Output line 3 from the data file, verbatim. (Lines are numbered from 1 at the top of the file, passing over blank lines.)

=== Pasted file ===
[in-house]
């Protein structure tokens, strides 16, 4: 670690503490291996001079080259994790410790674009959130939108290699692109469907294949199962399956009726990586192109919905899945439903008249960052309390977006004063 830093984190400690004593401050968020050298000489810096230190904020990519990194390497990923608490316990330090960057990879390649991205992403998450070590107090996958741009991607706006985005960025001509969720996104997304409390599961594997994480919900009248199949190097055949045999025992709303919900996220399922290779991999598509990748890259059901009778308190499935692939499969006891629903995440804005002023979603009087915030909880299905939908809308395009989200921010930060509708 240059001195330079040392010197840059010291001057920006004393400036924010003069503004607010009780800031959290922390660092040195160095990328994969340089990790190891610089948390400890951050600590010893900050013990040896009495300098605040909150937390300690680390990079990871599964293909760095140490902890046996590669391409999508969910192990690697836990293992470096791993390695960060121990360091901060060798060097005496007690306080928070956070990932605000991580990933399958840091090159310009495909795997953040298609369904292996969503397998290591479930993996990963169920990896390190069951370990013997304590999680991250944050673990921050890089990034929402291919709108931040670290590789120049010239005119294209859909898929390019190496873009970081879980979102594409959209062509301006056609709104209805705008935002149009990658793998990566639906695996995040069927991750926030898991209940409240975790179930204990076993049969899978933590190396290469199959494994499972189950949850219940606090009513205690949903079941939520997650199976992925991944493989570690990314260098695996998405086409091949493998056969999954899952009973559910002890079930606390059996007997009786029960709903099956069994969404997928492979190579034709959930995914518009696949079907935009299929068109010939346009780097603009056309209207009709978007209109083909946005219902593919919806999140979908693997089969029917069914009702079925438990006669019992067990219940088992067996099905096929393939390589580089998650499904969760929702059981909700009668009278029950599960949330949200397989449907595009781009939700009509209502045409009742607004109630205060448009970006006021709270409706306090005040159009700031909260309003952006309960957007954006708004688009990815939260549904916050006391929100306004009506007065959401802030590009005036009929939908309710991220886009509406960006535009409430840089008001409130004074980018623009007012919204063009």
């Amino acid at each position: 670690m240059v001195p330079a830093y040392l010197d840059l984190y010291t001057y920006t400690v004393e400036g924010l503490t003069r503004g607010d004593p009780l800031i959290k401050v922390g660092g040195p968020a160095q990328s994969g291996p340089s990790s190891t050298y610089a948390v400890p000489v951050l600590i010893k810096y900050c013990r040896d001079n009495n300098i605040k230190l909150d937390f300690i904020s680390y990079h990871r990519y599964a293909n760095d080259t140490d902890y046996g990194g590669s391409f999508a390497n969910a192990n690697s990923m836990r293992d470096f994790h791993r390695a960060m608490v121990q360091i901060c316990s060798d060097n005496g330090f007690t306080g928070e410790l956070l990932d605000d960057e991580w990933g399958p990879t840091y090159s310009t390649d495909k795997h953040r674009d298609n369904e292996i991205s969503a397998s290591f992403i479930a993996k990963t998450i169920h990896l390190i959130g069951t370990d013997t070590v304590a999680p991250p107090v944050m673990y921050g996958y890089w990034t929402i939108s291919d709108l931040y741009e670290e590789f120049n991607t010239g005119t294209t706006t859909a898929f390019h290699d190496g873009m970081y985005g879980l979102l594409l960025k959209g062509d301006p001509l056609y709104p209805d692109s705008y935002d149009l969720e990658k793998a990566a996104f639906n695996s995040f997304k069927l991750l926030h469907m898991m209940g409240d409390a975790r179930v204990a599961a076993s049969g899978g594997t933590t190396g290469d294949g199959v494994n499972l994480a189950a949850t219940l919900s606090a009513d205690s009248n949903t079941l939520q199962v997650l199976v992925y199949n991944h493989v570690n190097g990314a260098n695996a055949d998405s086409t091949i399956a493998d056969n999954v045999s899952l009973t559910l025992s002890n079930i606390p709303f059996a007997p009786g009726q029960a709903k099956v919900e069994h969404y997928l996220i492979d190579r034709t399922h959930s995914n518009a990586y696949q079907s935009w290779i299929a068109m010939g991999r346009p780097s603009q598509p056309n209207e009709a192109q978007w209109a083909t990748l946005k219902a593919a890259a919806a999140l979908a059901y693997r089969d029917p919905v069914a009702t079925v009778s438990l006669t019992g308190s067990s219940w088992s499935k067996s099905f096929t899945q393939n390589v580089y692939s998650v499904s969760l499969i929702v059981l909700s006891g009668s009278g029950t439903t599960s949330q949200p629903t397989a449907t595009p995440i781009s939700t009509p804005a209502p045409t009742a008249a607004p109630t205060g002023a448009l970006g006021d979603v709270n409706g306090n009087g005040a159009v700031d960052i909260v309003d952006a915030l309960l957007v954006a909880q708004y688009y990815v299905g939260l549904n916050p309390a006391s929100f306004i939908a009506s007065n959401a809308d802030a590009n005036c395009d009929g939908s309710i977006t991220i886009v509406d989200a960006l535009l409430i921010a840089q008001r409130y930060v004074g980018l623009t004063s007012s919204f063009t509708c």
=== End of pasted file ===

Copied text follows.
């Amino acid at each position: 670690m240059v001195p330079a830093y040392l010197d840059l984190y010291t001057y920006t400690v004393e400036g924010l503490t003069r503004g607010d004593p009780l800031i959290k401050v922390g660092g040195p968020a160095q990328s994969g291996p340089s990790s190891t050298y610089a948390v400890p000489v951050l600590i010893k810096y900050c013990r040896d001079n009495n300098i605040k230190l909150d937390f300690i904020s680390y990079h990871r990519y599964a293909n760095d080259t140490d902890y046996g990194g590669s391409f999508a390497n969910a192990n690697s990923m836990r293992d470096f994790h791993r390695a960060m608490v121990q360091i901060c316990s060798d060097n005496g330090f007690t306080g928070e410790l956070l990932d605000d960057e991580w990933g399958p990879t840091y090159s310009t390649d495909k795997h953040r674009d298609n369904e292996i991205s969503a397998s290591f992403i479930a993996k990963t998450i169920h990896l390190i959130g069951t370990d013997t070590v304590a999680p991250p107090v944050m673990y921050g996958y890089w990034t929402i939108s291919d709108l931040y741009e670290e590789f120049n991607t010239g005119t294209t706006t859909a898929f390019h290699d190496g873009m970081y985005g879980l979102l594409l960025k959209g062509d301006p001509l056609y709104p209805d692109s705008y935002d149009l969720e990658k793998a990566a996104f639906n695996s995040f997304k069927l991750l926030h469907m898991m209940g409240d409390a975790r179930v204990a599961a076993s049969g899978g594997t933590t190396g290469d294949g199959v494994n499972l994480a189950a949850t219940l919900s606090a009513d205690s009248n949903t079941l939520q199962v997650l199976v992925y199949n991944h493989v570690n190097g990314a260098n695996a055949d998405s086409t091949i399956a493998d056969n999954v045999s899952l009973t559910l025992s002890n079930i606390p709303f059996a007997p009786g009726q029960a709903k099956v919900e069994h969404y997928l996220i492979d190579r034709t399922h959930s995914n518009a990586y696949q079907s935009w290779i299929a068109m010939g991999r346009p780097s603009q598509p056309n209207e009709a192109q978007w209109a083909t990748l946005k219902a593919a890259a919806a999140l979908a059901y693997r089969d029917p919905v069914a009702t079925v009778s438990l006669t019992g308190s067990s219940w088992s499935k067996s099905f096929t899945q393939n390589v580089y692939s998650v499904s969760l499969i929702v059981l909700s006891g009668s009278g029950t439903t599960s949330q949200p629903t397989a449907t595009p995440i781009s939700t009509p804005a209502p045409t009742a008249a607004p109630t205060g002023a448009l970006g006021d979603v709270n409706g306090n009087g005040a159009v700031d960052i909260v309003d952006a915030l309960l957007v954006a909880q708004y688009y990815v299905g939260l549904n916050p309390a006391s929100f306004i939908a009506s007065n959401a809308d802030a590009n005036c395009d009929g939908s309710i977006t991220i886009v509406d989200a960006l535009l409430i921010a840089q008001r409130y930060v004074g980018l623009t004063s007012s919204f063009t509708c």